Sarah Lucas: A Catalog Raisonné
Essays by Yilmaz Dziewior, Sadie Coles and Martin Prinzhorn. Interview by Beatrix Ruf.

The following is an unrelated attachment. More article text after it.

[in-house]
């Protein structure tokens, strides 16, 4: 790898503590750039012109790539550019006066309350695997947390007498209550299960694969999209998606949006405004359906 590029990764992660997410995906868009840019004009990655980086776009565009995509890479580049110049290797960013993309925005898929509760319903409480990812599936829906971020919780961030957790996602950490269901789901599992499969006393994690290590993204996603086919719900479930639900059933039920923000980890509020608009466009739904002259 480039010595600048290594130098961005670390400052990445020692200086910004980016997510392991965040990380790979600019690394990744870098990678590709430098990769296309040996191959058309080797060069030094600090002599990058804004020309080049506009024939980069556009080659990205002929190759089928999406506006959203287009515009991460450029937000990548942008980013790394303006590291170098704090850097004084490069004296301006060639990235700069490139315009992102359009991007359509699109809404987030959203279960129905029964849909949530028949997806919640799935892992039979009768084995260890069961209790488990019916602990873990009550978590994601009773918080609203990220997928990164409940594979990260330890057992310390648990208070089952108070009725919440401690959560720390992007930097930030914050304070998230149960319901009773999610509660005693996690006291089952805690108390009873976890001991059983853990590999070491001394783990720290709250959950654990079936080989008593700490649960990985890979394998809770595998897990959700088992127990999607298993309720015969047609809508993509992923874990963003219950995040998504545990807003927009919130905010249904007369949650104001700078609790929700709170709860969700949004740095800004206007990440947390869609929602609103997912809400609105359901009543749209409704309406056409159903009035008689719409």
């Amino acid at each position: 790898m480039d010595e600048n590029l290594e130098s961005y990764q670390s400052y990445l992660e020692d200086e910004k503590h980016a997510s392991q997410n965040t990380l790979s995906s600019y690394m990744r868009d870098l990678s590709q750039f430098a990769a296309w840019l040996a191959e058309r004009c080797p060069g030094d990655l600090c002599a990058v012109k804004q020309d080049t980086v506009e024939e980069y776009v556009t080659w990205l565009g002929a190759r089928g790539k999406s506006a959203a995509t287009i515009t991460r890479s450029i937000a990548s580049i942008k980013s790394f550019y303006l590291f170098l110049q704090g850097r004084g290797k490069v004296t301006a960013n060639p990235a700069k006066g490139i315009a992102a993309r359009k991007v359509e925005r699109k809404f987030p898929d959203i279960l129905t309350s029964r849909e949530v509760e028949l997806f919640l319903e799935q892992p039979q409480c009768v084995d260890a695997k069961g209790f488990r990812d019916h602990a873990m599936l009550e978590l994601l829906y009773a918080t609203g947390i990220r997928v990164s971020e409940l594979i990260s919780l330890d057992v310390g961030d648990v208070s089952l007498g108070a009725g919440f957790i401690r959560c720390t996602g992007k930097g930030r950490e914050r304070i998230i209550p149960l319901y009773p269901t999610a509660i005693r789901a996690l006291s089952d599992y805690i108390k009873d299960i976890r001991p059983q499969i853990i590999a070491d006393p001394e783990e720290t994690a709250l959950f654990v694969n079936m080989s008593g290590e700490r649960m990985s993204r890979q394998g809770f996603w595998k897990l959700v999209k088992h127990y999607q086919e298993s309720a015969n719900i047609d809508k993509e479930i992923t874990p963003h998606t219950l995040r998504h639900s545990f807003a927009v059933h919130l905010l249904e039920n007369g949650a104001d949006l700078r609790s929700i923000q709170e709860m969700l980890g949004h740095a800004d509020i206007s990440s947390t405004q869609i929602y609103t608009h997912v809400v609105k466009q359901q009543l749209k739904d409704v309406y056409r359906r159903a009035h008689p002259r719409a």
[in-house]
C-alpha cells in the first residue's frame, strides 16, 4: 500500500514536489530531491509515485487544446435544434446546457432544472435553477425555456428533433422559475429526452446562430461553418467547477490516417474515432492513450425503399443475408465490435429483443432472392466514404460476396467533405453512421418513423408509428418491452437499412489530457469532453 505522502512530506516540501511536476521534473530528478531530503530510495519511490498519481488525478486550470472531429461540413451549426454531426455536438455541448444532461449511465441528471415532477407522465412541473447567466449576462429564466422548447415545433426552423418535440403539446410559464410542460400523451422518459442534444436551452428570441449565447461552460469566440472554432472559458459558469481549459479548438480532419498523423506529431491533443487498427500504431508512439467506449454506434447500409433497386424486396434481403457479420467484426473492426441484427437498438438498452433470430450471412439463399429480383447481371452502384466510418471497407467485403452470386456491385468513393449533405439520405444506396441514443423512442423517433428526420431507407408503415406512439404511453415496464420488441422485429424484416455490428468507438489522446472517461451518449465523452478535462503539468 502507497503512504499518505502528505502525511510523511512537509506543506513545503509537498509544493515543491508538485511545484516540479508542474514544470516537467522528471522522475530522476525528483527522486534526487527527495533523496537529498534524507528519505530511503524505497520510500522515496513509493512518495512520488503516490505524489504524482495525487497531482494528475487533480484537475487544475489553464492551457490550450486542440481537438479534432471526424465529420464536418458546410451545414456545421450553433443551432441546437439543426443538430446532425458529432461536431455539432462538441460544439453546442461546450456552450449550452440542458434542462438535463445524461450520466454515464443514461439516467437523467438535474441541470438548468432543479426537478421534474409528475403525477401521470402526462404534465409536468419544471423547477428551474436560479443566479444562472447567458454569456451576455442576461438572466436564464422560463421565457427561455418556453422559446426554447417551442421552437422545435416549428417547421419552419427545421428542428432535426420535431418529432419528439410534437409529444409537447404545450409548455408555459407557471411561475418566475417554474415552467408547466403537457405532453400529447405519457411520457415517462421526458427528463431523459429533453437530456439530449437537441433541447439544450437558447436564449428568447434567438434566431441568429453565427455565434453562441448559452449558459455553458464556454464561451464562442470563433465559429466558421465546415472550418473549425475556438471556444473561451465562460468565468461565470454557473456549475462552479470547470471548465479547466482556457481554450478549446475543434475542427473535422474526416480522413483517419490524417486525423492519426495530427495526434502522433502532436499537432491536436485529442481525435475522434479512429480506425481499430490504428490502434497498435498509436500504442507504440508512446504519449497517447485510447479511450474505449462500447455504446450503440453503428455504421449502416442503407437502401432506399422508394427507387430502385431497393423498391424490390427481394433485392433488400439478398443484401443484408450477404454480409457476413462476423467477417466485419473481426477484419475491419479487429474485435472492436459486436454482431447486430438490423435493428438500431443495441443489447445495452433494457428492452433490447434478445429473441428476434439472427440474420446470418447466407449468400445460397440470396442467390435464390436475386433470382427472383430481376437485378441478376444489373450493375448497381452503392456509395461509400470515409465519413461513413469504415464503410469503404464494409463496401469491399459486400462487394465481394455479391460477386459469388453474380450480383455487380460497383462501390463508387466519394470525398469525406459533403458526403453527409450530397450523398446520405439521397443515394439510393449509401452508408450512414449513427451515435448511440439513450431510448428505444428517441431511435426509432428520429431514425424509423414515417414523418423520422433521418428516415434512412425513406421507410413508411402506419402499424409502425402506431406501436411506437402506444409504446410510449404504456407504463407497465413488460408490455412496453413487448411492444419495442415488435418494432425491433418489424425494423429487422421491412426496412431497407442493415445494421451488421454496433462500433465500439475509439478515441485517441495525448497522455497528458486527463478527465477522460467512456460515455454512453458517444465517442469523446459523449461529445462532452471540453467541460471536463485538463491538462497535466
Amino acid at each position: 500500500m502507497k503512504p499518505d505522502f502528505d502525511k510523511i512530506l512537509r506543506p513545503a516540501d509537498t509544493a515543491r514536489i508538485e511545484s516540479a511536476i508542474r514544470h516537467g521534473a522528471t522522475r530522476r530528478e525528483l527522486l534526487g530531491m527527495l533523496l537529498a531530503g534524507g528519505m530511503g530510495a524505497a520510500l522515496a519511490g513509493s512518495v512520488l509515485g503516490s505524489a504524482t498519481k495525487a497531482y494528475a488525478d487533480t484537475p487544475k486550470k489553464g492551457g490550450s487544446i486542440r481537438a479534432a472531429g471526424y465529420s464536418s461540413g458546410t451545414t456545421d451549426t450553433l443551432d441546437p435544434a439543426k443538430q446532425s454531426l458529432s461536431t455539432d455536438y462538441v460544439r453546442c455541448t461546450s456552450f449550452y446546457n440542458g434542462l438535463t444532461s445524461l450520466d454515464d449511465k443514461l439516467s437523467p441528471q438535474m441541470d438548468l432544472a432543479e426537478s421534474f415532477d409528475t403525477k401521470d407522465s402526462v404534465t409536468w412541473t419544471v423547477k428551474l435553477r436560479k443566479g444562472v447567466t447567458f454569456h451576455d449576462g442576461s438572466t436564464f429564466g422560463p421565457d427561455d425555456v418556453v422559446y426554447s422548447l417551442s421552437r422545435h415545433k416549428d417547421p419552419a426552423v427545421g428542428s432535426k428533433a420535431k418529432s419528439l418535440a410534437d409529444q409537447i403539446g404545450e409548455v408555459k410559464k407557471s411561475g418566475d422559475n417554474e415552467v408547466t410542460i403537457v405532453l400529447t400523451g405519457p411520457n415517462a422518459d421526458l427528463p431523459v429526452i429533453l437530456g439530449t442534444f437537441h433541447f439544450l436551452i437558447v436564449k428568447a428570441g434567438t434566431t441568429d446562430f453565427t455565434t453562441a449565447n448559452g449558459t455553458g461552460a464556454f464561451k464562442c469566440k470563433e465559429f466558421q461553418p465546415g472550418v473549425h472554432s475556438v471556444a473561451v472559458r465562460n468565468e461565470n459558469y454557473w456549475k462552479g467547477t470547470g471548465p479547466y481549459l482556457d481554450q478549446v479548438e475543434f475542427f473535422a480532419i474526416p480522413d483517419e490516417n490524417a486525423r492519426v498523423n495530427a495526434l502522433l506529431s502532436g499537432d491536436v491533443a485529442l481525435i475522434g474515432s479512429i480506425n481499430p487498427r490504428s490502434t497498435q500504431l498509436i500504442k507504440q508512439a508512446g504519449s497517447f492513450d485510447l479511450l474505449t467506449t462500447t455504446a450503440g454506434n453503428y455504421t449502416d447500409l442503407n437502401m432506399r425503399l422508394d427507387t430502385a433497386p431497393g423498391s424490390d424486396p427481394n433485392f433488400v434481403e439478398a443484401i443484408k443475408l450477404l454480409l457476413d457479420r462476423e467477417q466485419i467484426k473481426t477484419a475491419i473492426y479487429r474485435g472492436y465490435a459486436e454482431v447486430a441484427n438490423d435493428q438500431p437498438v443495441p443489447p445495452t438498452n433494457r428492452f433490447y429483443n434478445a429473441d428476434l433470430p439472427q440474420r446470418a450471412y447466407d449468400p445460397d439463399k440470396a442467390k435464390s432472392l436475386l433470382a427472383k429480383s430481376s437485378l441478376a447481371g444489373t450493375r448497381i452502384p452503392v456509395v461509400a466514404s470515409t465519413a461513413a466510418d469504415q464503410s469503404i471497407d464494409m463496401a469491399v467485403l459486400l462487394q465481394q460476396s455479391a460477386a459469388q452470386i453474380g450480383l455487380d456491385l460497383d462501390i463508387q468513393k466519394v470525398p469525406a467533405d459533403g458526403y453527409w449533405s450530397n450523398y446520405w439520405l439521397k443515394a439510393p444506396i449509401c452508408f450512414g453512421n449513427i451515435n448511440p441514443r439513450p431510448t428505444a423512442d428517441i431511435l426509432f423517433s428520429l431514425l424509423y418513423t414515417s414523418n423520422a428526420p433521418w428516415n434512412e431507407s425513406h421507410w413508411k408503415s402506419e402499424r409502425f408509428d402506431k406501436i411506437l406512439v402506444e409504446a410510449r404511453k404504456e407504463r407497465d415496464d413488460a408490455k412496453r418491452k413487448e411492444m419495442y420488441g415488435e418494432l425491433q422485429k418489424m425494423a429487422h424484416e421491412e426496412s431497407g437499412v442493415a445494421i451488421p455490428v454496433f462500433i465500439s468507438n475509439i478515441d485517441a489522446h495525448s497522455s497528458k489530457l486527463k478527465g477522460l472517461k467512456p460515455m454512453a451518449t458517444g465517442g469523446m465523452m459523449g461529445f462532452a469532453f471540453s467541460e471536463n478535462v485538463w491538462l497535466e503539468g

GOD IS DAD. That was the title of Sarah Lucas's last show in New York, in which the pun-prone artist assembled an array of sculptures constructed from cast concrete forms, tacky beige nylon stockings and random metal objects. These typically abject art pieces fit right into the body of work Lucas has been building since the early 1990s from apparently banal, everyday materials. Old, worn furniture, clothing, food, newspapers, cigarettes, cars, resin, plaster, neon lamps and light fixtures combine to form grungy assemblages whose appearance belies the serious and complex subject matter they address. Through the slyly anthropomorphic character of her sculptures, Lucas makes constant reference to the human body, questioning gender definitions and challenging male-dominated culture, especially that espoused by the sensationalist British press. She subverts sexual stereotypes in her appropriations of the tabloid vernacular and by making unexpected juxtapositions of objects, often employing visual wit and a defiant, bawdy humor. Her most iconic work, “Two Fried Eggs and a Kebab,” which was included in the landmark Sensation exhibition in 1999, bears this out with a nasty wink: The title, which precisely describes the materials from which the piece was made, is slang for, well... just look it up. This extensive, large-format catalogue comprehensively tracks the career of one of the leading figures in an outstanding generation of British artists. Lucas, who first came to attention as a YBA (Young British Artist) in the 1990s, is here granted her first major exhibition survey. Included in this accompanying publication is documentation of key works, plus new work made especially for the Tate Liverpool. It is the most comprehensive publication on the artist to date.